Bomb Hugger (Bomb Love) Banksy
Bomb Hugger, also known as Bomb Love or Bomb Girl, is an early Banksy screenprint. The image of a girl hugging a deadly weapon has become iconic and explores the dichotomy of love and war – a topic the artist is largely concerned with. A similar image first appeared as a mural in East London in 2003 and another appeared in Brighton the same year.
Bomb Hugger features in Banksy’s autobiographical book Wall and Piece published in 2005. At the time 150 signed screenprints were released as a limited edition along with 600 unsigned prints. Originally the screenprint came in one single colourway – fluorescent pink. Over the years Banksy reproduced the image in many different formats, on canvas or on placards on the occasion of anti-war protests.
Banksy’s Bomb Hugger shows a young girl with a ponytail hugging a bomb as if it were a cuddly toy. The bomb, akin to those dropped from military aircraft, is cumbersome held in the child’s small arms. The girl herself is stencilled in black and white on a blocked bubblegum pink background, accentuating her diminutive figure and evoking childhood posture, fragility and innocence. The treatment of the child’s figure is reminiscent of other young characters created by Banksy like the famous Girl with Balloon painted in London in 2002 or the Ice Cream Bomb Girl painted on Brighton Beach in 2004.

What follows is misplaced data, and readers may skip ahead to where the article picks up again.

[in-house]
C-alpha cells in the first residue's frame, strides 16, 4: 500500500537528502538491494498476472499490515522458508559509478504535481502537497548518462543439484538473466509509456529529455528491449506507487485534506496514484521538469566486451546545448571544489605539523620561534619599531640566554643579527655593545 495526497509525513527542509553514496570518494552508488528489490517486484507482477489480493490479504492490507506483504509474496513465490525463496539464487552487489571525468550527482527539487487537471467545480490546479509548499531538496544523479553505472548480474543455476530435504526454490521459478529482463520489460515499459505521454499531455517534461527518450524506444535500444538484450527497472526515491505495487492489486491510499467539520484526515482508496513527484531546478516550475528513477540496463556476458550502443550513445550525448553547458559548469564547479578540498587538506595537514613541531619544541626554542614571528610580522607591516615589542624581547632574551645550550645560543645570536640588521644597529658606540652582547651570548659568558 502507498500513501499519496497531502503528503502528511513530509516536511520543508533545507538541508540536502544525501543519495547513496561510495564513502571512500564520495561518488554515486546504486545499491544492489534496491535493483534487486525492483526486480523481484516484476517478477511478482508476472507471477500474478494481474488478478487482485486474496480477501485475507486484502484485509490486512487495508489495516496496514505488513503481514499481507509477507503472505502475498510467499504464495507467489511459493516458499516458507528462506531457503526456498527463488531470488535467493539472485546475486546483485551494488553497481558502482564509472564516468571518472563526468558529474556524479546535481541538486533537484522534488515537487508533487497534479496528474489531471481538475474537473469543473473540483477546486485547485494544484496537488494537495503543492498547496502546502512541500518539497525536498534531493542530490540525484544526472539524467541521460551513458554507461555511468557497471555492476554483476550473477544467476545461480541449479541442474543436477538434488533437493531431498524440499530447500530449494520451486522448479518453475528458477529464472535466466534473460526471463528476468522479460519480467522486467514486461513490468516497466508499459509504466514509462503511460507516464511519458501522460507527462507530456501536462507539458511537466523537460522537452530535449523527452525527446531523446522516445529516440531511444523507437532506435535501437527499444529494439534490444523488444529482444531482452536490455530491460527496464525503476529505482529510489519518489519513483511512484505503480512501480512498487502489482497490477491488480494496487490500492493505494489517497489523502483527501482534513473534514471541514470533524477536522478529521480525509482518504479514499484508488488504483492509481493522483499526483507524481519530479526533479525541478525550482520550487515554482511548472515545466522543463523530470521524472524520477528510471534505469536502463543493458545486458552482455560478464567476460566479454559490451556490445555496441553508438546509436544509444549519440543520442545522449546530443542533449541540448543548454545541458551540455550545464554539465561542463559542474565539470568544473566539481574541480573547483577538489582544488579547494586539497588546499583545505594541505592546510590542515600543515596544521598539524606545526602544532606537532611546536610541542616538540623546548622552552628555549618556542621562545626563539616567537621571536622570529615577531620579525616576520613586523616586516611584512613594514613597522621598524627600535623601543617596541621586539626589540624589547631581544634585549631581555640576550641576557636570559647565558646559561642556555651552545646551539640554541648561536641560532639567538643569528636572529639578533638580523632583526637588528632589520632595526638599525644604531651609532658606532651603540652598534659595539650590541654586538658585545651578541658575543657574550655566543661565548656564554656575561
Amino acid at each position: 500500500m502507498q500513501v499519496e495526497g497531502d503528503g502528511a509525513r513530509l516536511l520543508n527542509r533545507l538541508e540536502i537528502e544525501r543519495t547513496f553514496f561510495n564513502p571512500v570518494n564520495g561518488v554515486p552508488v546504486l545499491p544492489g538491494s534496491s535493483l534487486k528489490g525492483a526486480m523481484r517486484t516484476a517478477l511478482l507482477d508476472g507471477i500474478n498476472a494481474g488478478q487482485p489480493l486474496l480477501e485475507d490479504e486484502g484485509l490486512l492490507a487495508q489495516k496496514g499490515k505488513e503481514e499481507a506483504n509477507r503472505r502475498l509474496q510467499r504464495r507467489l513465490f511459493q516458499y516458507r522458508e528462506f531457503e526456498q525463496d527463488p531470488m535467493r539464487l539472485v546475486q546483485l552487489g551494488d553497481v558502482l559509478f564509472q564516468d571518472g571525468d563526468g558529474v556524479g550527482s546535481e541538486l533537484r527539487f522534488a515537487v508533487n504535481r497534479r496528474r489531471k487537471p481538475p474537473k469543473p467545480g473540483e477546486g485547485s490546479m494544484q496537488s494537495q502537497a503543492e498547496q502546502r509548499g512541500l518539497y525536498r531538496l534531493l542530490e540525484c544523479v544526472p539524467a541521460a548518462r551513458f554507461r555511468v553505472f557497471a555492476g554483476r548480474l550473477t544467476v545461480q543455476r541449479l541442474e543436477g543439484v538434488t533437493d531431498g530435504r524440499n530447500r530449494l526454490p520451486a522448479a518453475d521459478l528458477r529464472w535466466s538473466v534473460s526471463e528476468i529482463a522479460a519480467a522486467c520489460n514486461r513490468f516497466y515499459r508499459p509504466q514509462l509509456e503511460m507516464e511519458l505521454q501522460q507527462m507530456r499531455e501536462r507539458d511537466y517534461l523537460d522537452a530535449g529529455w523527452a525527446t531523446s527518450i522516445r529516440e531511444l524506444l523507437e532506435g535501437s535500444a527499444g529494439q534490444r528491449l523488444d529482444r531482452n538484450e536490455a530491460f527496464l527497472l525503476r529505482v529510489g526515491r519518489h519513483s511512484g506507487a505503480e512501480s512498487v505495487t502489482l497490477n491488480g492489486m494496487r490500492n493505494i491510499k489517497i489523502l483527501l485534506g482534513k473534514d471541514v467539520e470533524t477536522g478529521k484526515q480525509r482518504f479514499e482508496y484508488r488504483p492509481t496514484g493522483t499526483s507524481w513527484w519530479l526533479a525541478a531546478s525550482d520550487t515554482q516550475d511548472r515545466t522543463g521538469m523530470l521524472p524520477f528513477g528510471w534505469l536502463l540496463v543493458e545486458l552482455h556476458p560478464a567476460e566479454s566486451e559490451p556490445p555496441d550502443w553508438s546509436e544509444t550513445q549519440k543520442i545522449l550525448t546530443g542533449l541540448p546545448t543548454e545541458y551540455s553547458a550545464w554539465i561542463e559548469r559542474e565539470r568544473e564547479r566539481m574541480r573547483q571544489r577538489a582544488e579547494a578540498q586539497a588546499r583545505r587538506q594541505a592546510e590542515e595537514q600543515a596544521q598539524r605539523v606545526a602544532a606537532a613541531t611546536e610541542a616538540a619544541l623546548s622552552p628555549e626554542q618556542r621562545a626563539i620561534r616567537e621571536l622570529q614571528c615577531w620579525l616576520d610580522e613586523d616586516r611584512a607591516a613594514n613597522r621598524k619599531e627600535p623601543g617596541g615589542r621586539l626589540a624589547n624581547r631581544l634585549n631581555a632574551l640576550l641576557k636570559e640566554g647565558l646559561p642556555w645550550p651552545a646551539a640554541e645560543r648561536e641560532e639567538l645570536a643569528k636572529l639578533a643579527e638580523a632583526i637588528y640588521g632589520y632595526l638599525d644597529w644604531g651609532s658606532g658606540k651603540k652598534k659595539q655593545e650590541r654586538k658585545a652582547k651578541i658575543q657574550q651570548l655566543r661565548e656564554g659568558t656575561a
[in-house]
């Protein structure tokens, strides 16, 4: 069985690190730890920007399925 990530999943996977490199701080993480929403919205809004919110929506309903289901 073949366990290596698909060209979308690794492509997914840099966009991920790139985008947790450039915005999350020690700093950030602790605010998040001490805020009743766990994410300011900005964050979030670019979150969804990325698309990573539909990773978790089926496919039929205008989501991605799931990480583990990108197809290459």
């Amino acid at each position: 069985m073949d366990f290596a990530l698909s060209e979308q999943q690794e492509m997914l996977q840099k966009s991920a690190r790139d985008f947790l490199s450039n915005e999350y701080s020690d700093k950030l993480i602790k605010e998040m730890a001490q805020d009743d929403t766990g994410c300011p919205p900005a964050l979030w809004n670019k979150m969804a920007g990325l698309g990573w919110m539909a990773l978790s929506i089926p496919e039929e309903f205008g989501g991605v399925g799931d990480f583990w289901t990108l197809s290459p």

Bomb Hugger highlights the contrast of two seemingly opposed subjects – the young girl representing innocence and purity, and the bomb symbolising war and violence. The image provokes anxiety in the viewer, depicting a child holding a deadly weapon, which might explode any minute.
Banksy is known for his sarcastic criticism of the military, and his works generally offer several messages, but this juxtaposition of subjects is a central motif in Banksy’s work, often used to contrast and reject the violence of war, as in Have a Nice Day or Flying Copper - in which he portrays soldiers with yellow smiley faces, or Happy Choppers, a cartoon-like work showing military helicopters festooned in girly pink bows.
Bomb Hugger highlights modern society’s unwitting affection for warfare, with bombs that are manufactured in the UK and sold by the millions like toys. Warfare is represented like an innocent game without consequence – equated to a harmless toy. Banksy’s message is clear - the girl's expression is not of fear, she is smiling. Through this work Banksy is addressing his public, hoping to prompt a reaction that challenges those politicians who portray warfare in a positive light, attempting to justify its worthiness as a necessary means of peace.
One may also interpret Bomb Hugger as a signifier of the power of love, a message that love can overwhelm hatred and thus prevail over war, if only the explosive can be disarmed by the little girl's loving embrace.